Reality Check for Amazon in Whole Foods Consumption
Traditional retailers have upper hand
As most consumers prefer to purchase food where they can see and touch it, brick-and-mortar retailers such as Walmart (WMT), Costco (COST), and Kroger (KR) traditionally held the upper hand in this sector compared to their pure e-commerce rivals like Amazon. Walmart controls about 14.5% of US food and grocery sales, according to GlobalData Retail.
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Whole Foods’ comparable store sales decline
Although Amazon is unlikely to overtake Walmart overnight in becoming the champion of the US grocery industry, it hopes Whole Foods could help it rapidly boost its share of this market. However, Amazon should be careful not to count its chicks before they are hatched. Looking at Whole Foods’ fiscal 3Q17 (quarter ended July 2017) earnings scorecard, Amazon has a challenge waiting in the wings.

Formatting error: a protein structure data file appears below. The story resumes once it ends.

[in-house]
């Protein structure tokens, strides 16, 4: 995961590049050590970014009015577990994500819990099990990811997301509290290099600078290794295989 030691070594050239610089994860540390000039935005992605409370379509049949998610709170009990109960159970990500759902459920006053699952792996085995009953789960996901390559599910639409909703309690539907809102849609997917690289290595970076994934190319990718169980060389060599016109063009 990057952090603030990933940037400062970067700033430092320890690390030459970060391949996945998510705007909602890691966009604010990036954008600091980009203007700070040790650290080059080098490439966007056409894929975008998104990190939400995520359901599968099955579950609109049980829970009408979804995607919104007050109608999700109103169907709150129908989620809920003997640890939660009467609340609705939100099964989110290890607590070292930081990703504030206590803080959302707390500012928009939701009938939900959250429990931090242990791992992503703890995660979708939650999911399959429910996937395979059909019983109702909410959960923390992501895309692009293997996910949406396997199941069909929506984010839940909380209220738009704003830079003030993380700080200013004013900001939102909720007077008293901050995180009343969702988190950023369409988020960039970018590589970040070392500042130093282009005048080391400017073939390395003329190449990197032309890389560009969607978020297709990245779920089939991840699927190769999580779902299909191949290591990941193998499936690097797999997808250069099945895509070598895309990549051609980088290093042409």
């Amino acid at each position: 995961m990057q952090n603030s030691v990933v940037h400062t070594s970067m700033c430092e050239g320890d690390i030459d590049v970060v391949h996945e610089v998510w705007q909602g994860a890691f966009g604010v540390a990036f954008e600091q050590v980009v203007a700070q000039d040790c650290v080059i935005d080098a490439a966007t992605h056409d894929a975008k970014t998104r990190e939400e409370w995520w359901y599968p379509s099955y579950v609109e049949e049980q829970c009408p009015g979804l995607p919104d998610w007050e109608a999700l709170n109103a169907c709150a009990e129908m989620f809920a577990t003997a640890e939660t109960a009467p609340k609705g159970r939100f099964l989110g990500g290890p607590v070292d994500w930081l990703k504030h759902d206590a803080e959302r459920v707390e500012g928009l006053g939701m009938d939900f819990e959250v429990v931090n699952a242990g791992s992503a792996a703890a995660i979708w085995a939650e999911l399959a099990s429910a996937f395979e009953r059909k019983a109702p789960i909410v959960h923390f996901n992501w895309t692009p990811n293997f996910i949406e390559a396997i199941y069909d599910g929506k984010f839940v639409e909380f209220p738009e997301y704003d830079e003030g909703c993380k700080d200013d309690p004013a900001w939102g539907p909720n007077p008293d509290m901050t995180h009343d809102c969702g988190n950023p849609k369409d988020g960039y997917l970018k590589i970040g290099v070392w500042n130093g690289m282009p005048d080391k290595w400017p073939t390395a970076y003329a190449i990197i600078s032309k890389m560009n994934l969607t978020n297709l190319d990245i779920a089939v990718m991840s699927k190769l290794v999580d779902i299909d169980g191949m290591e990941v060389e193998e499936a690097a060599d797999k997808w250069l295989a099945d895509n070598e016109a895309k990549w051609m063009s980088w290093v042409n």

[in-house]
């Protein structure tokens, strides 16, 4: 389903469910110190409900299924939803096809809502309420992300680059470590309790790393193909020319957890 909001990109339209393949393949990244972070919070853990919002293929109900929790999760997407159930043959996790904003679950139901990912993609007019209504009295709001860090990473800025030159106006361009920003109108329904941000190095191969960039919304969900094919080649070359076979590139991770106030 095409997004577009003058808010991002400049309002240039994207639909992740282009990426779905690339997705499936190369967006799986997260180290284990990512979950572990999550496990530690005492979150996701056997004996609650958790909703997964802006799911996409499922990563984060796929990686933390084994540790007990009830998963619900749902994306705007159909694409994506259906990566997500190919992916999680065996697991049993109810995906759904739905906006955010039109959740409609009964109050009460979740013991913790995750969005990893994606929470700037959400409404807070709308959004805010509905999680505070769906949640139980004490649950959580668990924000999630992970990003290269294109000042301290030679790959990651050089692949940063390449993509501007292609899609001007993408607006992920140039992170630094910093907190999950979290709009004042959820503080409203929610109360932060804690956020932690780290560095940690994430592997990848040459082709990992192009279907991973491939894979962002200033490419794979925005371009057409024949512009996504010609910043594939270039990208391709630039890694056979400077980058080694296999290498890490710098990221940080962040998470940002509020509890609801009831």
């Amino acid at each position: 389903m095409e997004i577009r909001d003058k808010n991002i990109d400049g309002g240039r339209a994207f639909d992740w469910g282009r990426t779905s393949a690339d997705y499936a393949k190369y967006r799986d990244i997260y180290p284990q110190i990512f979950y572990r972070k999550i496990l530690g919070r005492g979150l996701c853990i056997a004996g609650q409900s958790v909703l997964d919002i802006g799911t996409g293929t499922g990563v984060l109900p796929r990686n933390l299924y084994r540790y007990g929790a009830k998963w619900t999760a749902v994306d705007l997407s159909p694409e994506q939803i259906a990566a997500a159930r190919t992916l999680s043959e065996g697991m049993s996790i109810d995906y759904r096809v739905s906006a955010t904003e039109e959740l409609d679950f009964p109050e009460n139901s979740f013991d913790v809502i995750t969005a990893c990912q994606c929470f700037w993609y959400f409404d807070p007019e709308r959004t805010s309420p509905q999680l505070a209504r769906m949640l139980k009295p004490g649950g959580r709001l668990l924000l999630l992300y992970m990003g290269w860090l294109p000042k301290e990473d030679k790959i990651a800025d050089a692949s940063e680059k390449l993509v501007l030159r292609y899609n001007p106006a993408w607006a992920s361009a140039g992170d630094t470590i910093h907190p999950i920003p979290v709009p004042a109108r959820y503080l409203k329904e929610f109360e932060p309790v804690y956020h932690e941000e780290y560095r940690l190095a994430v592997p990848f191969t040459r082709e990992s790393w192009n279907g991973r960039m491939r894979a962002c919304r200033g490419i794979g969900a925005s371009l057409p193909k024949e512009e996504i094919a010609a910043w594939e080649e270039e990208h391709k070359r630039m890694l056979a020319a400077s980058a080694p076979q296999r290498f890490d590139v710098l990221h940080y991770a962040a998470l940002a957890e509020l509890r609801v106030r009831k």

While Whole Foods’ revenues rose 1.1% to a little more than $3.7 billion in the latest quarter, its comparable store sales—or sales at stores opened for at least a year—dipped nearly 2.0%. Comparable store sales growth is a closely watched metric in the retail industry, as it is a key performance indicator.
Whole Foods’ profits fall
Comparable store sales aside, Whole Foods’ net profit also tumbled to $106 million from $120 million a year ago.
Escalating competition from Costco, Trader Joe’s, Sprouts, and Aldi may have contributed to the drop in Whole Foods’ comparable store sales and profits in the latest quarter.